Missouri governor signs bill requiring schools test, filter water for lead
The new law, which goes into effect Aug. 28, requires schools to test their drinking water and install filters if lead concentrations exceed five parts per billion. They can either install filters where the water supply enters the building or at each sink or water fountain, depending on the source of the contamination.
Additionally, lawmakers included $27 million in federal COVID-19 recovery funds in the state budget to help schools test for lead and install filters.
“This legislation has the potential to positively impact Missouri’s school children throughout the state by eliminating most lead from their drinking water,” said Sen. Jill Schupp, a Creve Coeur Democrat who championed the proposal. “Knowing the irrevocable damage lead causes, especially to children, this is a great use of our funds for the short and long term. I am proud to have been a sponsor of this effort to help promote better health.”
Across the U.S., millions of homes and schools are still served by decades-old lead water lines, which can leach the dangerous neurotoxin into drinking water under the right conditions.
Scientists agree there is no safe level of lead in humans’ blood. Elevated blood lead levels can cause lost IQ points, behavioral problems and, in high doses, death. Young children are especially vulnerable to the toxin because their bodies absorb more of it. Later in life, it can increase the risk of cardiovascular disease mortality.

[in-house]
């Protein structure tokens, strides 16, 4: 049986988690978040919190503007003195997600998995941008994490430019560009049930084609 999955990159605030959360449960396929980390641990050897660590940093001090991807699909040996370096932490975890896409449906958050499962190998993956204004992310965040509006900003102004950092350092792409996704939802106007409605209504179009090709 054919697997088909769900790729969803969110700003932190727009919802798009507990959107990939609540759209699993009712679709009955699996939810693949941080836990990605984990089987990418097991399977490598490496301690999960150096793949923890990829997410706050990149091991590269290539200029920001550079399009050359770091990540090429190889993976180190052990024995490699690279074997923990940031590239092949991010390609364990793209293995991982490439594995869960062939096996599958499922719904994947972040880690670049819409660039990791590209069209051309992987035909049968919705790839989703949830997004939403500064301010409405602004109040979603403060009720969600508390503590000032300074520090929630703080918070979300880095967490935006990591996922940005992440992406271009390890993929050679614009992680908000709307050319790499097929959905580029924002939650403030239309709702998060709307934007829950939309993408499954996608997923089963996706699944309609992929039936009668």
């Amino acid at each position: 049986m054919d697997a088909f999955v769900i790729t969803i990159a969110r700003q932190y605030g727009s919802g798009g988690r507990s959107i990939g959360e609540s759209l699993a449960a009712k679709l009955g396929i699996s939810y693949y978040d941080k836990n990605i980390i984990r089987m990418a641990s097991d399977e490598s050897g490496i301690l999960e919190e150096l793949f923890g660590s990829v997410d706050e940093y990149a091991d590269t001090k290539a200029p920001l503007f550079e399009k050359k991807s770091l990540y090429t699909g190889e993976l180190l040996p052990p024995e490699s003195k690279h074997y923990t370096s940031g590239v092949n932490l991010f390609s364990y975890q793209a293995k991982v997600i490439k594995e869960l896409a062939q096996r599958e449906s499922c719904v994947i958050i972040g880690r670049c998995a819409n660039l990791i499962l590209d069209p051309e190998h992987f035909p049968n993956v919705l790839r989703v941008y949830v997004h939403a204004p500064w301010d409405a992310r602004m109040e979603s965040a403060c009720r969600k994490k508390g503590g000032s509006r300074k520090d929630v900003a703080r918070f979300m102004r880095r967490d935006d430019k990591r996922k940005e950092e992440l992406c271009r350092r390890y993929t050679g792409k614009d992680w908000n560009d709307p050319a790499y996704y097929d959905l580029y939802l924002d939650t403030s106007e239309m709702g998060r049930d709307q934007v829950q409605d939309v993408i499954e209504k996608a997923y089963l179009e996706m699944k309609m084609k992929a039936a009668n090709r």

One study found that Missouri, home to the historic Lead Belt, suffers from some of the highest rates of childhood lead poisoning, though comparative data is hard to come by.
Most states, like Missouri, provide funds through federal grants that allow schools to test their water.
With Parson’s signature, Missouri is unique among some of its Midwestern peers in requiring schools to take action.
Early versions of the bill would have required action at lead concentrations above one part per billion. That’s the maximum level recommended by the American Academy of Pediatrics because it is the lowest detectable level, although there is no known safe blood lead concentration.
But lawmakers amended the language, saying sophisticated laboratory testing required to detect such low concentrations of lead is not as widely available.
In addition to the provisions targeting lead in school drinking water, the legislation signed Friday also aims to boost students’ reading comprehension by requiring schools to start assessing students on their reading levels in kindergarten and ensuring students who are behind receive additional support.
Another piece of the bill expands the conditions by which a student can attend a school district other than the one in which they live.
Starting in the 2023-24 school year, owners of residential or agricultural property who have paid at least $2,000 in school taxes for the previous four years in a row may send up to four of their children to a district in which the property is located. Families of transferring students would give schools 30 days notice of which district each child would attend.